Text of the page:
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The worms will be discussing One Day in the Life of Ivan Denisovich by Aleksandr Solzhenitsyn. Ivan Denisovich Shukhov has been sentenced to a camp in the Soviet gulag system. He was accused of becoming a spy after being captured briefly by the Germans as a prisoner of war during World War II. He is innocent, but is sentenced to ten years in a forced labor camp.
The day begins with Shukhov waking up sick. For waking late, he is forced to clean the guardhouse, but this is a comparatively minor punishment. When Shukhov is finally able to leave the guardhouse, he goes to the dispensary to report his illness. It is relatively late in the morning by this time, however, so the orderly is unable to exempt any more workers and Shukhov must work.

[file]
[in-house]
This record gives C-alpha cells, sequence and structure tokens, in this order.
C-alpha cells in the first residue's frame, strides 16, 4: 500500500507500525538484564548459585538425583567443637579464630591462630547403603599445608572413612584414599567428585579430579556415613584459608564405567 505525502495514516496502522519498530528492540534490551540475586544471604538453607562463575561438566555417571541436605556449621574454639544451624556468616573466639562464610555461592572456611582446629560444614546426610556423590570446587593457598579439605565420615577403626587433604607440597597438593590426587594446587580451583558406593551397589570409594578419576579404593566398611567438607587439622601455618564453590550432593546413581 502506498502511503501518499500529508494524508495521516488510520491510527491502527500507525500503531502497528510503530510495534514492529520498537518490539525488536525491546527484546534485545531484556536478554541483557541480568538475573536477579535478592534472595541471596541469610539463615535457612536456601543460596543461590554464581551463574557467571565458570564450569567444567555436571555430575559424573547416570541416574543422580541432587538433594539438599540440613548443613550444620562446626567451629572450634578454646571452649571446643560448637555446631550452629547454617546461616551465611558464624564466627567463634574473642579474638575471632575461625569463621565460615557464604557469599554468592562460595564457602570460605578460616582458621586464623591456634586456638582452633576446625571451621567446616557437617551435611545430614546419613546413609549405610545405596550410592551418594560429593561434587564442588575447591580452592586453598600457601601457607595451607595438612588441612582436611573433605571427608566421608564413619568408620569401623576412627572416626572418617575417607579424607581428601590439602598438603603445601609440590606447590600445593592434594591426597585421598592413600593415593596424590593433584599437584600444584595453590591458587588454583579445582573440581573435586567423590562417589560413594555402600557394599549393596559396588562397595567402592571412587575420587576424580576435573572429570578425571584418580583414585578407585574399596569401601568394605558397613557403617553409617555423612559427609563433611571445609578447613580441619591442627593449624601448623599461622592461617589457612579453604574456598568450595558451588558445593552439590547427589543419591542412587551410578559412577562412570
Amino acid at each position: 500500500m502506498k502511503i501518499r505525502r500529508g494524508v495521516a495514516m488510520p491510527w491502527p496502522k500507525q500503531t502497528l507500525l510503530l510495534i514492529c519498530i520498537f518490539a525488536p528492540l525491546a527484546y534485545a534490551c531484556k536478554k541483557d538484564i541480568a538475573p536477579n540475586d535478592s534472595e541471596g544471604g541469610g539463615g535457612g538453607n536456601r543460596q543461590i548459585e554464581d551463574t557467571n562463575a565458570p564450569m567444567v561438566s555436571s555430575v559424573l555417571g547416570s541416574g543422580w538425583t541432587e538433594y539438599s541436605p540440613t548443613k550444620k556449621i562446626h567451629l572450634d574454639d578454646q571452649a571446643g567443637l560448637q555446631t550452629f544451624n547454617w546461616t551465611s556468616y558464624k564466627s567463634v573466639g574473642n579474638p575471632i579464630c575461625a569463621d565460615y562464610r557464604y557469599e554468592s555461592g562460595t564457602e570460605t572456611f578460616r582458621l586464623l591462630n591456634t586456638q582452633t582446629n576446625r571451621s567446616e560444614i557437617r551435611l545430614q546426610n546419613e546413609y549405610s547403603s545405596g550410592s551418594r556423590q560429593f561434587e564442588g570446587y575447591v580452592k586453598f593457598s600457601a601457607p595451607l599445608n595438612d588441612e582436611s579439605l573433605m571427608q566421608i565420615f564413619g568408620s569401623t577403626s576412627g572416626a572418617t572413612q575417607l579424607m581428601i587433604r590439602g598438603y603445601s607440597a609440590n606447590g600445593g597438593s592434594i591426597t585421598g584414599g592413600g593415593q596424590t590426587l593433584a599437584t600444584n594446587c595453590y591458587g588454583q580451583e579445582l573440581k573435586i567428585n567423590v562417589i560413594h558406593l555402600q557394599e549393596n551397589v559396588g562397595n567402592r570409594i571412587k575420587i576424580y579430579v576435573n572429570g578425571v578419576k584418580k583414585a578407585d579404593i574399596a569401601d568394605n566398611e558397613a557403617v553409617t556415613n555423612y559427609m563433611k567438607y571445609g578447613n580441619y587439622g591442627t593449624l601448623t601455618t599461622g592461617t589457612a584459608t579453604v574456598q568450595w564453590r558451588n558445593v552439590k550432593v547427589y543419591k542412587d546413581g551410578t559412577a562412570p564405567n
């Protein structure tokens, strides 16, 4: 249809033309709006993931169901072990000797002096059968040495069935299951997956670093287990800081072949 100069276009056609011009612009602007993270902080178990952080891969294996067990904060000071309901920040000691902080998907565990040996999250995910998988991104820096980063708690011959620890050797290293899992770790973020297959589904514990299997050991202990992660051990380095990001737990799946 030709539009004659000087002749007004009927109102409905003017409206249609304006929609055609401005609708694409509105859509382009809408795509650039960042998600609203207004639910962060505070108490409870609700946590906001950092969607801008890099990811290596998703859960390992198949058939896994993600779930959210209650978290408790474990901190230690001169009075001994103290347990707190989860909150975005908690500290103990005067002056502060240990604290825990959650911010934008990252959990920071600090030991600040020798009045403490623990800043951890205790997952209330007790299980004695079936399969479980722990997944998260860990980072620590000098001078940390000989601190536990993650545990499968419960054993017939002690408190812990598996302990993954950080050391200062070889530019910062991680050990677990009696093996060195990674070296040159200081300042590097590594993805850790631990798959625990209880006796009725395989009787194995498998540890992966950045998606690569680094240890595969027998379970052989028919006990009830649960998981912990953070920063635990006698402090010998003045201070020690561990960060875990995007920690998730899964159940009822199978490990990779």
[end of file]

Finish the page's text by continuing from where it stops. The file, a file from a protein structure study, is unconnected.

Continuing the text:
The rest of the novel deals mainly with Shukhov's squad (the 104th, which has 24 members), their allegiance to the squad leader, and the work that the prisoners (zeks) do in hopes of getting extra food for their performance. For example, they are seen working at a brutal construction site where the cold freezes the mortar used for bricklaying if not applied quickly enough. Solzhenitsyn also details the methods used by the prisoners to survive; the whole camp lives by the rule of survival of the fittest.